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The Residents Of That Paper Nest In Your Tree Are Good Neighbors

Molly Keck
Texas A&M AgriLife Extension Service

The Texas A&M AgriLife Extension Service is noticing an increase in the number of small Mexican honey wasps in the Bexar County area and experts are putting out the word that these insects are not the harmful wasps that people are typically afraid of.

The Mexican honey wasp is a beneficial insect that eats other more harmful pests, and Molly Keck, an entymologist with the Texas A&M AfgiLife Extension Service, said they are not prone to attacking humans, unless they become irritated.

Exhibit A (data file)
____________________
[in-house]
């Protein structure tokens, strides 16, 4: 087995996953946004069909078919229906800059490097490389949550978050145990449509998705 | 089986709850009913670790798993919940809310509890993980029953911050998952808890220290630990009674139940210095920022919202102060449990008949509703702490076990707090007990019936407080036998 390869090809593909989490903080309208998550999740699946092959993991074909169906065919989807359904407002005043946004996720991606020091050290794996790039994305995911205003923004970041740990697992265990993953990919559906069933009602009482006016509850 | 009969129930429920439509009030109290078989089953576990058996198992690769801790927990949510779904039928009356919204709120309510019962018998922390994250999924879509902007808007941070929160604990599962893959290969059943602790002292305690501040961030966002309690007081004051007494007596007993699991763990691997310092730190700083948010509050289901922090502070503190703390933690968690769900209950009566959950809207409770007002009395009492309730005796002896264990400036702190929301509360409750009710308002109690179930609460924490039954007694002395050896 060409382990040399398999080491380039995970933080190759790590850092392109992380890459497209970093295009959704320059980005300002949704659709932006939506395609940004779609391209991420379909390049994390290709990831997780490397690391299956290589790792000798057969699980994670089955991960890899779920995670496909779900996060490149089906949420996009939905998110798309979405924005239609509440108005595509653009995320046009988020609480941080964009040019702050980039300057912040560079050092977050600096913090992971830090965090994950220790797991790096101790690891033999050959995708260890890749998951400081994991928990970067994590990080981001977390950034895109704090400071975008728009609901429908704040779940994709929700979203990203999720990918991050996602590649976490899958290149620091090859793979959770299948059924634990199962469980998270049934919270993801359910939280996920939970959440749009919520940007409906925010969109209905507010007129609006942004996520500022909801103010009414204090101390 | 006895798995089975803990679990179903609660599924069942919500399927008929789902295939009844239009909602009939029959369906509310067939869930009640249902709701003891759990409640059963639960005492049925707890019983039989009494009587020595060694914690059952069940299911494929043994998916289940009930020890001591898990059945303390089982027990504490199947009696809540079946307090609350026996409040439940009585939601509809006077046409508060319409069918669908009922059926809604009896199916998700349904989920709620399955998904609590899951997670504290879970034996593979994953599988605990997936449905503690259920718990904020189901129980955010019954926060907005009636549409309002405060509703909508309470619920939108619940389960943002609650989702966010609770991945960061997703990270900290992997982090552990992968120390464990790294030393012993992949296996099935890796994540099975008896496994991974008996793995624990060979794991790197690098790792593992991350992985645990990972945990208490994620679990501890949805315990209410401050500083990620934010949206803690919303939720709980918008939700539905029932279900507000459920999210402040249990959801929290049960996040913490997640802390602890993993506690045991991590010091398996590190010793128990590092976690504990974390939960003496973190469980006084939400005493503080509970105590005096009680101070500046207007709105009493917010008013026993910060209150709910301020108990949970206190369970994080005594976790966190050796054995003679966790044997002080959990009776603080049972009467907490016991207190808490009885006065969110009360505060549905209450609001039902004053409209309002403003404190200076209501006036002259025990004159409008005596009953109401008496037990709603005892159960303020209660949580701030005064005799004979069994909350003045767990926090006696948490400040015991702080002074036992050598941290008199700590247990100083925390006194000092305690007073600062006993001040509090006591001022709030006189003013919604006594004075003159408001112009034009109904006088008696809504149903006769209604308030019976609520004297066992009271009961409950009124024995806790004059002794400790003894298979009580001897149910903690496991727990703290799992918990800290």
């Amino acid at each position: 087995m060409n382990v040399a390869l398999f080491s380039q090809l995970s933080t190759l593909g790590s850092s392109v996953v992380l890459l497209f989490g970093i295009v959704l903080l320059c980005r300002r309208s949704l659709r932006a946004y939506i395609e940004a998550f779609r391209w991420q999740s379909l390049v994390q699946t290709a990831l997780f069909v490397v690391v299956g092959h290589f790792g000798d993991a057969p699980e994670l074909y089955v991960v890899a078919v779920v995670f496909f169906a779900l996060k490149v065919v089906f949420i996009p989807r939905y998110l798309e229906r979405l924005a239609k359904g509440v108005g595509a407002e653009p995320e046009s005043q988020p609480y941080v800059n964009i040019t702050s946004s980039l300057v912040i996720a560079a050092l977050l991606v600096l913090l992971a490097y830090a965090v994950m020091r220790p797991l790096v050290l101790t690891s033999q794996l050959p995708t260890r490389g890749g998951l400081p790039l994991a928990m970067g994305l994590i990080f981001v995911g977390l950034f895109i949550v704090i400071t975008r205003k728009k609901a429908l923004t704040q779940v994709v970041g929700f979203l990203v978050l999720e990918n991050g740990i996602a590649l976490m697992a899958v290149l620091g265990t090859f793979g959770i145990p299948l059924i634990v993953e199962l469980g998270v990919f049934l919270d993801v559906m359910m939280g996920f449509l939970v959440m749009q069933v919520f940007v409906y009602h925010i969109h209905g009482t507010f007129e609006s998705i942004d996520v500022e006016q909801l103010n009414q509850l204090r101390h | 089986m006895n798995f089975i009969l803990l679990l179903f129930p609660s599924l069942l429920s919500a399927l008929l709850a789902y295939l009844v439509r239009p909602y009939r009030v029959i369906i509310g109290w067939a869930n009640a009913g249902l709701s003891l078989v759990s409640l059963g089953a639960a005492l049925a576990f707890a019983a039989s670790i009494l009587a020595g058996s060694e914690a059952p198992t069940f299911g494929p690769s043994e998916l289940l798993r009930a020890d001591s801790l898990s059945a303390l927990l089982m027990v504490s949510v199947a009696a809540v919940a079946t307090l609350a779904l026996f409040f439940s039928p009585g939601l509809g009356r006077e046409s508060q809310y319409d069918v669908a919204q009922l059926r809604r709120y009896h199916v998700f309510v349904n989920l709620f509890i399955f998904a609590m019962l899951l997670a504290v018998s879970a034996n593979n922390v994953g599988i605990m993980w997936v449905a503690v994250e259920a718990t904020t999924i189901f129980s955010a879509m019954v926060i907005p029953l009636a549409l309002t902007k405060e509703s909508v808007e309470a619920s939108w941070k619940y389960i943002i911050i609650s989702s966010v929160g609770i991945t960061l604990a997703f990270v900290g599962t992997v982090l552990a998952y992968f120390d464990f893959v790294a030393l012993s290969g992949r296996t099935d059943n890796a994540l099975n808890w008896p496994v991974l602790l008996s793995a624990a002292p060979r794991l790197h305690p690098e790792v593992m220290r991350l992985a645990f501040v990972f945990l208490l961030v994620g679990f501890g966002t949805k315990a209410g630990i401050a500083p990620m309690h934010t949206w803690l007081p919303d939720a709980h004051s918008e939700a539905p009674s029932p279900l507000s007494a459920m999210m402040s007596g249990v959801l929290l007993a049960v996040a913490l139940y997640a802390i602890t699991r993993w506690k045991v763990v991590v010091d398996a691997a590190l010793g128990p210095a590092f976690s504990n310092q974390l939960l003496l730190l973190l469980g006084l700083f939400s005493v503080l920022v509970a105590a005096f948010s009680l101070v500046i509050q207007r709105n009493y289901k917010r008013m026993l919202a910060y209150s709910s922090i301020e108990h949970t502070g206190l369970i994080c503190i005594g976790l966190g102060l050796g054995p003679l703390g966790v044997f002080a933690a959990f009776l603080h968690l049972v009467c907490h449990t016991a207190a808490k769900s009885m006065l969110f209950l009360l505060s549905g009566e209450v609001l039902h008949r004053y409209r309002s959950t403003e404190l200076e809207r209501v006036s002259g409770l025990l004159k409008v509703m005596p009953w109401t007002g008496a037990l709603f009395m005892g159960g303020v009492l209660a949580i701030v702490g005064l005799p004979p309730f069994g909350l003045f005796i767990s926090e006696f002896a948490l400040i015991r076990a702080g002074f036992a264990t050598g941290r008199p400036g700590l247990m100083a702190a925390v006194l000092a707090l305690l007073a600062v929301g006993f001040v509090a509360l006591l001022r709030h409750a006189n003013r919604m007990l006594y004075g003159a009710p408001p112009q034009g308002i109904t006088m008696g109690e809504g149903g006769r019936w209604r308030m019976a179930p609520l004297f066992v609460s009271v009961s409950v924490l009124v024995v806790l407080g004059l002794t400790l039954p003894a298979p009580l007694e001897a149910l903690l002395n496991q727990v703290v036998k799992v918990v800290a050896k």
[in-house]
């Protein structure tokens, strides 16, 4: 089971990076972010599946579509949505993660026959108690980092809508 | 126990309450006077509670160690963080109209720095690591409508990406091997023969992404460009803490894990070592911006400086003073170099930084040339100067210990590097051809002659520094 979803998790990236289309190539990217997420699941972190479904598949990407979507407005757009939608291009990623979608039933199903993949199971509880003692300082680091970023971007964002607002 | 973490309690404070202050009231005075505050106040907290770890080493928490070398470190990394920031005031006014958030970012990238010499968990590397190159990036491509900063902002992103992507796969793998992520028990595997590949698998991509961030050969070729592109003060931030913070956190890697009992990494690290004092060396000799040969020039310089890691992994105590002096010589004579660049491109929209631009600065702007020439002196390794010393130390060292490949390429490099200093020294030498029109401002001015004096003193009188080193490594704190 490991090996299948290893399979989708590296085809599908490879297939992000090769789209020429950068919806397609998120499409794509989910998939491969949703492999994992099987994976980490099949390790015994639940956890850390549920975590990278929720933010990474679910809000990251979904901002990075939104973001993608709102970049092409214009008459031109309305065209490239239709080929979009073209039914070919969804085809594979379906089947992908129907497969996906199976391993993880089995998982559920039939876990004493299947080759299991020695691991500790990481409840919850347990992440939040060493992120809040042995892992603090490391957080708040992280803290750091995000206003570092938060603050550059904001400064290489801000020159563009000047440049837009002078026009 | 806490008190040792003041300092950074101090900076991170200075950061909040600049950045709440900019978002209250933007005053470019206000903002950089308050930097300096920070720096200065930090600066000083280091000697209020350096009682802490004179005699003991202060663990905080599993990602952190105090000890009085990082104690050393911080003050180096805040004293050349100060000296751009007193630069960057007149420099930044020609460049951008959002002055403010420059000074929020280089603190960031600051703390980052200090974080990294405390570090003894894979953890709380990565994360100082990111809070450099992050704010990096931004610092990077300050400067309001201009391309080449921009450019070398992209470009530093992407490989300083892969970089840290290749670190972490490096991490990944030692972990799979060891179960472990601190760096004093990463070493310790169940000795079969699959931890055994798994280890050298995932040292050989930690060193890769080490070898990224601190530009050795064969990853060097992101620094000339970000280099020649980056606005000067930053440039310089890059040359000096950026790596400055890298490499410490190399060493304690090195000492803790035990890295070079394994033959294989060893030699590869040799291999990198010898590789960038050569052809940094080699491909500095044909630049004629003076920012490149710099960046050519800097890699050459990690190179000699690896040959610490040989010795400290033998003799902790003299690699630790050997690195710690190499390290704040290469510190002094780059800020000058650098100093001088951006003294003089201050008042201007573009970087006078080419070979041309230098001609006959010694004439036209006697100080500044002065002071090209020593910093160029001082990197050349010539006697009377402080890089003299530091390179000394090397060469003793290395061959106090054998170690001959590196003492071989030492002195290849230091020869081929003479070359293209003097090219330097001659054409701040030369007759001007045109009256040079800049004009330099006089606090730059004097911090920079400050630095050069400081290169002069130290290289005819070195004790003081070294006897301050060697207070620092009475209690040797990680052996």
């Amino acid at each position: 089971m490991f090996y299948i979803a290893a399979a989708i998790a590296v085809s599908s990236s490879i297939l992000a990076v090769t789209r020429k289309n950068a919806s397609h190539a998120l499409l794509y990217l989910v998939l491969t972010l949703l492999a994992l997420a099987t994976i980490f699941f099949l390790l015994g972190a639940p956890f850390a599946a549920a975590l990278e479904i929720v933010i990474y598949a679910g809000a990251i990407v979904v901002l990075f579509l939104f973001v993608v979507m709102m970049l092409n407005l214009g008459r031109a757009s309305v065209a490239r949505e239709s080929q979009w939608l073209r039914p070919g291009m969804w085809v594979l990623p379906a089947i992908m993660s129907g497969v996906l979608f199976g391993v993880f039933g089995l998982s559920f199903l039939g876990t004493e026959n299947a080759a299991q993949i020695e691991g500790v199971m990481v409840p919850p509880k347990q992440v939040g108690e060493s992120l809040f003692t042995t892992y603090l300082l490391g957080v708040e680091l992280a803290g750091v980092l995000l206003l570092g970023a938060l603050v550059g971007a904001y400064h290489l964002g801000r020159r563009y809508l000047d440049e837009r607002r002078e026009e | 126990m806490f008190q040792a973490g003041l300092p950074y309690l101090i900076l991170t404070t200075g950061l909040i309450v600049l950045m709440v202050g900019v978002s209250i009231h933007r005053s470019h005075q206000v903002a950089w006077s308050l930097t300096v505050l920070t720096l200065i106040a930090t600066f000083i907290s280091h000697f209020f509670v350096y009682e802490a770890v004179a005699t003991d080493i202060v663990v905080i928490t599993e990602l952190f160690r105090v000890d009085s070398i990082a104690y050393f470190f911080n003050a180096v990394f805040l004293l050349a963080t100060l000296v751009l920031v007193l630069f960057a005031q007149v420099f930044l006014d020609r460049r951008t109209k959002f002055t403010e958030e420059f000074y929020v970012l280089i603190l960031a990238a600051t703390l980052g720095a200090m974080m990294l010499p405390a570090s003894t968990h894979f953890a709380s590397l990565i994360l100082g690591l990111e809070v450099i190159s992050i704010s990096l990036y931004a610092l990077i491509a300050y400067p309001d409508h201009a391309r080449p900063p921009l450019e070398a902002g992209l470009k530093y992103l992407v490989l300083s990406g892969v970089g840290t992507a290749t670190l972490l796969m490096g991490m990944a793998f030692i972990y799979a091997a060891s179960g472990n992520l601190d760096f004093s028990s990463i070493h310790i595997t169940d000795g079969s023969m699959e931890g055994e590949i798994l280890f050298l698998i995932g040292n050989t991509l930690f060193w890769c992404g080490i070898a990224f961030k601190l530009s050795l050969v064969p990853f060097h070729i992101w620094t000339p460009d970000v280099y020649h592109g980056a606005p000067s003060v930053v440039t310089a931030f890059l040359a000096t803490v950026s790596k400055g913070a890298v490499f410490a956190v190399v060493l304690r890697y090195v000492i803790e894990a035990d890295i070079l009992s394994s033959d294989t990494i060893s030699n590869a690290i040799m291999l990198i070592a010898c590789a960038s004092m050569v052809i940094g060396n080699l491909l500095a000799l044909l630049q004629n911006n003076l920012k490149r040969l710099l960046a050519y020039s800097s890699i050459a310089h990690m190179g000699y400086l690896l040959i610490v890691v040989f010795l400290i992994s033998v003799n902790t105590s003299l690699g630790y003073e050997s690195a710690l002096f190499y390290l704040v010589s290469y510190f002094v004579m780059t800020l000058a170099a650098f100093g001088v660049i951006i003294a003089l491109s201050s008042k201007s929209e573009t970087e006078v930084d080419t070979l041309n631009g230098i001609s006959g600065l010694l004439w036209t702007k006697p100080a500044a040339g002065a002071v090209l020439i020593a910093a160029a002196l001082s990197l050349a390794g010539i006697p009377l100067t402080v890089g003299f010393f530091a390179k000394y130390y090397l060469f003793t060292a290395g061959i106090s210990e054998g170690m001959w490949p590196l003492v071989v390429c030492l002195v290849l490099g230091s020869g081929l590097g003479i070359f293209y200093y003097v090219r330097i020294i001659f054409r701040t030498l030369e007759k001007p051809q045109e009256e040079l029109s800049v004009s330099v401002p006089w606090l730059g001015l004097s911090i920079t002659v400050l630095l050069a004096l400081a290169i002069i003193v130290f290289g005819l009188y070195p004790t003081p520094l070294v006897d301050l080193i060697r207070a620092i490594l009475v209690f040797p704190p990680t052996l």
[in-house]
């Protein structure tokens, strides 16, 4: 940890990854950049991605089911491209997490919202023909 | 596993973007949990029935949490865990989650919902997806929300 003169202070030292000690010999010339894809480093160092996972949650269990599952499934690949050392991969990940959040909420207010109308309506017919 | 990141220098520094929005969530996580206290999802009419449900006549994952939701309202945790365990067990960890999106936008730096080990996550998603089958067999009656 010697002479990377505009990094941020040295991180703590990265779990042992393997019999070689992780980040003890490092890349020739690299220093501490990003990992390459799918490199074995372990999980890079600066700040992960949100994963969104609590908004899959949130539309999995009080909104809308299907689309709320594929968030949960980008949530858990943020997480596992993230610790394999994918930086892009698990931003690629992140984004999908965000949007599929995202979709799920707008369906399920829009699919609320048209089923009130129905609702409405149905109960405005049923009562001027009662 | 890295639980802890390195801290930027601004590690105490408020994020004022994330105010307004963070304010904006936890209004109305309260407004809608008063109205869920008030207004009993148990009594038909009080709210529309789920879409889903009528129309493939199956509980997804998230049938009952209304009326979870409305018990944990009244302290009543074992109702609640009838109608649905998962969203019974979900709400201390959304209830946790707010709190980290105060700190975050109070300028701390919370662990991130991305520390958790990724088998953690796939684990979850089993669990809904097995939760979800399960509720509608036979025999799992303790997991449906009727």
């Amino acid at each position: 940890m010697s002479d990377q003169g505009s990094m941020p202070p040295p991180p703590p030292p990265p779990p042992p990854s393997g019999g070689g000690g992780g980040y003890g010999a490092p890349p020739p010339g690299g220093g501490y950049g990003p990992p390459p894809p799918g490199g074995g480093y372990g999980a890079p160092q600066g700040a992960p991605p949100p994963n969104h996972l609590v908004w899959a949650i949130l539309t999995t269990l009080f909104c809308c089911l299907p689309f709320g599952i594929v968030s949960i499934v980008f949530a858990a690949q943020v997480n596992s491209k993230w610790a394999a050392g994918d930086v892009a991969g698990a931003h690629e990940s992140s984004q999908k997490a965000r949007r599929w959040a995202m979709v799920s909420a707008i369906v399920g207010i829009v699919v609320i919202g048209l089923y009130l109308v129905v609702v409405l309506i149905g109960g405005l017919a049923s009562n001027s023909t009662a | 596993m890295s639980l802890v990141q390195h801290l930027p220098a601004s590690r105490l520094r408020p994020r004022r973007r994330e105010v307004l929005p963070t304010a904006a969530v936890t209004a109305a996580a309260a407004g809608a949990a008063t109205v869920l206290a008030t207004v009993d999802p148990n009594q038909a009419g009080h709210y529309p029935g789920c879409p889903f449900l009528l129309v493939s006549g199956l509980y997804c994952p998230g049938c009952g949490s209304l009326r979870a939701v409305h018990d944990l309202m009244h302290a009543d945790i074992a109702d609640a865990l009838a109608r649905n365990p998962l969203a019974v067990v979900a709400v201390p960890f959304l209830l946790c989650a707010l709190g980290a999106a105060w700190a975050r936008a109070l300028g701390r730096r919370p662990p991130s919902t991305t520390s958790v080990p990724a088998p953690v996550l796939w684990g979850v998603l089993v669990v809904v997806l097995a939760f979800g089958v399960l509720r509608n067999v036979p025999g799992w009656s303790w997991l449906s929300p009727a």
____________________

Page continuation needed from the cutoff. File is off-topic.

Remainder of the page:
Keck said it’s hard even to do that, because they are not bothered by lawnmowers or loud noises, and will only sting if their nest is disturbed.

People often mistake the wasps for bees, but Keck said the honey wasps are docile.

"They’re  a wasp, but they’re one of the few insects that’s able to produce honey other than honeybees," Keck said.

Keck said her office is getting more calls about the strange-looking nests appearing in trees and even tall shrubs, and people are worried they might be honeybees

"It’s about the same color as bark but it’s totally closed up, and it can be football-shaped or basketball-shaped. It’s a big sphere up there, and it can be larger than a basketball oftentimes," she said.

If you are concerned about a nest in your yard or neighborhood and would like more information, call the Bexar County AgriLife office at: (210) 467-6575.